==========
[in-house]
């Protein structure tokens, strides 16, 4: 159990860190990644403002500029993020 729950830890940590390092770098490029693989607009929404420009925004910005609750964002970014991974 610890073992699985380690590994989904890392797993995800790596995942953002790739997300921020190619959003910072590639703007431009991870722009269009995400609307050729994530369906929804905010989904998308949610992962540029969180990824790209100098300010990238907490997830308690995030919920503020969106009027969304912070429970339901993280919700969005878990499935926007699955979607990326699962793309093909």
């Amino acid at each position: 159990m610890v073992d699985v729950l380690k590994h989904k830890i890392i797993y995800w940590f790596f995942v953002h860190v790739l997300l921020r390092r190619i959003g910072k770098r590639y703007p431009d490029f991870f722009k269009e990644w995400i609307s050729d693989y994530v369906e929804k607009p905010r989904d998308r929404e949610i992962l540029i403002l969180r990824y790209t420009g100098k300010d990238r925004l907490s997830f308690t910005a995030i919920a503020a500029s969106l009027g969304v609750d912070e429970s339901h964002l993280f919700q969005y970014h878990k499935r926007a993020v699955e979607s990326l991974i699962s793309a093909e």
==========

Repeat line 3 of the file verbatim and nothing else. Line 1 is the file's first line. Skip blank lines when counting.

């Amino acid at each position: 159990m610890v073992d699985v729950l380690k590994h989904k830890i890392i797993y995800w940590f790596f995942v953002h860190v790739l997300l921020r390092r190619i959003g910072k770098r590639y703007p431009d490029f991870f722009k269009e990644w995400i609307s050729d693989y994530v369906e929804k607009p905010r989904d998308r929404e949610i992962l540029i403002l969180r990824y790209t420009g100098k300010d990238r925004l907490s997830f308690t910005a995030i919920a503020a500029s969106l009027g969304v609750d912070e429970s339901h964002l993280f919700q969005y970014h878990k499935r926007a993020v699955e979607s990326l991974i699962s793309a093909e």